Power Protection and Budget Control

In its continued search for relevance, the Navy is defining its future with those of its sister sea services. The Naval Operational Concept is a part of a layered Maritime Cooperative Strategy. A needlessly insecure Navy is latching onto the DoD Always Faithful (and Always Employed) and the DHS Always Prepared (and Equally Employed). Partnering? Iraq-envy? The Navy may be working to ensure its financial future.

As recently reported by the Navy Times and Defense News, the Naval Operational Concept combines the seapower strategies of the Navy, Marine Corps, and Coast Guard into one maritime strategic view. It seems more like a mishmash of tasks sans a coherent vision, though we have not reviewed the draft. Forward presence, maritime security, sea control, power projection and deterrence, to name a few, fall under the timeless (and proven) mantra of power projection and sea control in some form. Codified in the document are humanitarian assistance and disaster relief, with which the Navy has been involved since providing assistance in Italy in 1908 after a deadly earthquake. As the Great White Fleet projected its legendary power, aiding disaster victims was a natural fit even at a time when the young-and-still-untested nation was feeling its way around the dance floor. Power projection is power projection.

The Boys in Blue also say they are looking to a stronger presence in the Mediterranean (one they enjoyed not long ago). Aside from its proximity to the Middle East, the Med is a major gateway to Africa. Since AFRICOM continues to sit in Stuttgart, Germany, why not float in a presence? It’s worked for the past century-plus. (But we don’t think the Ruskie naval base in Libya will be extending the U.S. fleet any invitations.)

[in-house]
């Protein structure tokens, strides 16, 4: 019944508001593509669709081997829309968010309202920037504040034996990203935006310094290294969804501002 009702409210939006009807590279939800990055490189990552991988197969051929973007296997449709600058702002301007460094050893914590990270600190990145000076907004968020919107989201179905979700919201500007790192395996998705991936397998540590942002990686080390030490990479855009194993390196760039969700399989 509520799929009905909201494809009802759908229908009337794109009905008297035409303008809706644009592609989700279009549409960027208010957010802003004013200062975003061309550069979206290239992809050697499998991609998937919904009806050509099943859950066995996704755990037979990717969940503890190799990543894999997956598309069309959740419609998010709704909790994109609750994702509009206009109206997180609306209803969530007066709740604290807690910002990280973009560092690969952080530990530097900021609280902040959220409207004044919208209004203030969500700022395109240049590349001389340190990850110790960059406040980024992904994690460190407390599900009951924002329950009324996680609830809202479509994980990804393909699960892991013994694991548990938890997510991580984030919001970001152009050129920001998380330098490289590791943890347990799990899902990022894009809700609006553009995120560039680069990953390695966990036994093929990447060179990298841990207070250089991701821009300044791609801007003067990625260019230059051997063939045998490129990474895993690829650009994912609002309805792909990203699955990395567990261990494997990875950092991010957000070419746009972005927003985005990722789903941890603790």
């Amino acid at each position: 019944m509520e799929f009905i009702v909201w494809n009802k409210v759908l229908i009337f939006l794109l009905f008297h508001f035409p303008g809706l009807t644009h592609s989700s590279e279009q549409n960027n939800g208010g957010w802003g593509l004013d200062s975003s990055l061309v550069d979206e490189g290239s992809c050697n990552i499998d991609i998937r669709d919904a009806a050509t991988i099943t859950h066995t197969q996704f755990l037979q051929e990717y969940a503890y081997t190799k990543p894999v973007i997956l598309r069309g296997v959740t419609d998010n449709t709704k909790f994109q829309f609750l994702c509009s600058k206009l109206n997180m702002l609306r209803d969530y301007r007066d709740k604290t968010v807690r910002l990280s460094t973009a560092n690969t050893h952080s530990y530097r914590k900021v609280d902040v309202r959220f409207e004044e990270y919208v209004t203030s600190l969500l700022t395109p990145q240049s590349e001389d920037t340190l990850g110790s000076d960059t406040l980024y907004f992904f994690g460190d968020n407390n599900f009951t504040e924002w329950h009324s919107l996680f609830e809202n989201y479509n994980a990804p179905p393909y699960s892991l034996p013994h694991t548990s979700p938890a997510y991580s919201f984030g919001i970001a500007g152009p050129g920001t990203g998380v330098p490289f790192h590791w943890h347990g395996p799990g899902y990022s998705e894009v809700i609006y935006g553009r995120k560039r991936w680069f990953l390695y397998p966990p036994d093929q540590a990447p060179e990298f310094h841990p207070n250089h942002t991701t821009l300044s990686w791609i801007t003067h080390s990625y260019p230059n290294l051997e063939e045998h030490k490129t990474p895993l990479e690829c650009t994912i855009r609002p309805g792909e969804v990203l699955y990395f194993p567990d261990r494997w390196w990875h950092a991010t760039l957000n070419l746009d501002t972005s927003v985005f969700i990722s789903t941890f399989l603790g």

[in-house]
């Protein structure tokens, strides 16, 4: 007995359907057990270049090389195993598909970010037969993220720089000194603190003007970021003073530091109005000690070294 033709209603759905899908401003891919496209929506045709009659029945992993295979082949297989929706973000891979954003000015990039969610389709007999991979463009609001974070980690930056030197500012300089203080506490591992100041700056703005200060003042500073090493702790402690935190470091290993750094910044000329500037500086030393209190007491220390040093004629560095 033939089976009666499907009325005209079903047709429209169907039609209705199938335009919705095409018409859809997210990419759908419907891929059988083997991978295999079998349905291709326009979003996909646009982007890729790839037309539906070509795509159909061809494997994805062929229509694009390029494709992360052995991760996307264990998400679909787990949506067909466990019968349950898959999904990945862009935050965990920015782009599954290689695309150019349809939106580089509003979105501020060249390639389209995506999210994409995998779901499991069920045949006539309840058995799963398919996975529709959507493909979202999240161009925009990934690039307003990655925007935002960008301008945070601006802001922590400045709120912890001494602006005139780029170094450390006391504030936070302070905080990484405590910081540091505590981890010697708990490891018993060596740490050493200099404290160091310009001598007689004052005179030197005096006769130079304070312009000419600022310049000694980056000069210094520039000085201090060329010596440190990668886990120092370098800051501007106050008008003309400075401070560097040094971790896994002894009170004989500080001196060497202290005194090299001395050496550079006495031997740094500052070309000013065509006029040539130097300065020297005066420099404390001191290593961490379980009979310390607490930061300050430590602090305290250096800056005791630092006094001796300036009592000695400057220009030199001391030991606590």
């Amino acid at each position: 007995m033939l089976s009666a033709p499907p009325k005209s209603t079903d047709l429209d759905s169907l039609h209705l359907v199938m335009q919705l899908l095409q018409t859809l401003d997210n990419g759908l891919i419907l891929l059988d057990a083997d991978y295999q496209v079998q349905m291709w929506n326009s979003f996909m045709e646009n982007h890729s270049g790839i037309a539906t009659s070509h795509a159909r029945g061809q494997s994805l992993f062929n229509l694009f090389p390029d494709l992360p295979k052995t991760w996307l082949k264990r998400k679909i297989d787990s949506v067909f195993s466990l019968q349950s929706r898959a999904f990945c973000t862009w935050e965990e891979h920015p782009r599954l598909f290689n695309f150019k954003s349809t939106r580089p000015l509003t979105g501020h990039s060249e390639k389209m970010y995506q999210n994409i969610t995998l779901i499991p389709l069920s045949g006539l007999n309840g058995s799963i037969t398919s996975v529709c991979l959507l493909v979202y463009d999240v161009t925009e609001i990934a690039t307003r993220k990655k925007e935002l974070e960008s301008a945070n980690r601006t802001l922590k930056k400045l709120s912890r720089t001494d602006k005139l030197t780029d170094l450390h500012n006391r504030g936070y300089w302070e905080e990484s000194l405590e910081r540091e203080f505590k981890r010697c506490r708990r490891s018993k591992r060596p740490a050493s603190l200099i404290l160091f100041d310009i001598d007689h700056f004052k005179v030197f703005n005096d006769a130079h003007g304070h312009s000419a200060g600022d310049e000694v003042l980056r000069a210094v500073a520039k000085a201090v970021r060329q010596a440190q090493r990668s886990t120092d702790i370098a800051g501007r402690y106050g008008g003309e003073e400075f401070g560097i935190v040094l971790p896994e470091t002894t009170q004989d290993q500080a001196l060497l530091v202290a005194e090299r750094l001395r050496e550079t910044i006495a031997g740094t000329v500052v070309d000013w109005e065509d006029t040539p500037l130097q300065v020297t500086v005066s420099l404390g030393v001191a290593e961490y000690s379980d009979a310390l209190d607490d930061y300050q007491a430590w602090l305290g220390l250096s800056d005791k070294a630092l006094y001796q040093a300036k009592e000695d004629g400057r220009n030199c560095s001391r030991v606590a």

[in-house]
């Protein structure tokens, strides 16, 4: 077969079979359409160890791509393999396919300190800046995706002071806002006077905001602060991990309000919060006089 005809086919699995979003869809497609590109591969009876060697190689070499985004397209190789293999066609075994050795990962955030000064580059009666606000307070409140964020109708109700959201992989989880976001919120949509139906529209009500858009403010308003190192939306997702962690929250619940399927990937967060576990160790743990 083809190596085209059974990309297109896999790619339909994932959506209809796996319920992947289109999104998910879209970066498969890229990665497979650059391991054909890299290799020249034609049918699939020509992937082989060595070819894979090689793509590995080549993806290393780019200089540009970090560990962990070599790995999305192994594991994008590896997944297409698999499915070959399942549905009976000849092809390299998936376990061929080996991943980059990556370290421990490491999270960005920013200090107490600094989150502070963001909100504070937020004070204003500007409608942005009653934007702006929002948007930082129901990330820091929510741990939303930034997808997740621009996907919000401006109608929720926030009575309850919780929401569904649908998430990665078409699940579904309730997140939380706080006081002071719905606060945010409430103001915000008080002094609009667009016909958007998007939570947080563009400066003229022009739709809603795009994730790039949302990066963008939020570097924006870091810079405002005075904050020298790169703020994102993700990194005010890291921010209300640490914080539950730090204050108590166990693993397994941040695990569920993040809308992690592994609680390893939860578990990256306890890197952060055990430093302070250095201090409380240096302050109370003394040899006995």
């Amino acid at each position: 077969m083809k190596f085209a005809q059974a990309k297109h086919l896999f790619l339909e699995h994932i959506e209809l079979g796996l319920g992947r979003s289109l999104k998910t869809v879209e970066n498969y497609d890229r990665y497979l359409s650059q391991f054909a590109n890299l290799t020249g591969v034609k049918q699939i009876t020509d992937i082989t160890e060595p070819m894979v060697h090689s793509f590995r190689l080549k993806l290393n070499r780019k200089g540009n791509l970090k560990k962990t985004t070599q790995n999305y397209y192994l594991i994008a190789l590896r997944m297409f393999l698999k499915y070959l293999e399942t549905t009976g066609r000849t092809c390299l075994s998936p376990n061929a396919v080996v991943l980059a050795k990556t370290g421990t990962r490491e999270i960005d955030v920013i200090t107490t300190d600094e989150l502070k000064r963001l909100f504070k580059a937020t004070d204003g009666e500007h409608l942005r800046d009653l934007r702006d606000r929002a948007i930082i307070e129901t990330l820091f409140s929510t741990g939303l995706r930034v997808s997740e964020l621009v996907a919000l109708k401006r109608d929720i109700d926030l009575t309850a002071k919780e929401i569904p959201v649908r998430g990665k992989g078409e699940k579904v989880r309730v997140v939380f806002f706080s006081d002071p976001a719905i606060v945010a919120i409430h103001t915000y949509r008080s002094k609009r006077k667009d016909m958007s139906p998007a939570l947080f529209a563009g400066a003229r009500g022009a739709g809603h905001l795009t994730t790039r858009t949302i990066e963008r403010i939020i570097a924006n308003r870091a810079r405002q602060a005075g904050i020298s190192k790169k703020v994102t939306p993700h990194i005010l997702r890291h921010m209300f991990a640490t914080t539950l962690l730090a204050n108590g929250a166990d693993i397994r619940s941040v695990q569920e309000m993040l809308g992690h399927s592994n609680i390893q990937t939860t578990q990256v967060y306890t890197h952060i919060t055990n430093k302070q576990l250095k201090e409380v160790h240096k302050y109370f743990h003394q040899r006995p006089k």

According to Defense News, “The draft NOC asks what systems and capabilities might be added to the Littoral Combat Ship (LCS), including Marine capabilities.” Great question — back when the vessel was in its earliest development stages. (Mishmash!) Now after years in development and production, it has been the overload of capabilities on LCS and DDG 1000 (the USS Zumwalt, though we like to call her “Flipper”) that have caused costs to skyrocket nearly derailing the programs and pushing a 313-ship fleet farther out of reach.

The LCS entry and the outline of the number of “cruisers, destroyers, frigates, Coast Guard cutters, patrol boats, and icebreakers” the Navy will need, seem to target the Budgeteers. It also seems like this document is destined for the Hill. While the draft does not ask “Who’s your daddy?” the (unholy) Father of 313, Virginia Sen. Jim “Women Can’t Fight” Webb might have his work cut out for him as he and fellow lawmakers determine future budgets of not just the Navy, but the Marine Corps and Coast Guard, now that all three are linked.

Mishmash for cash!

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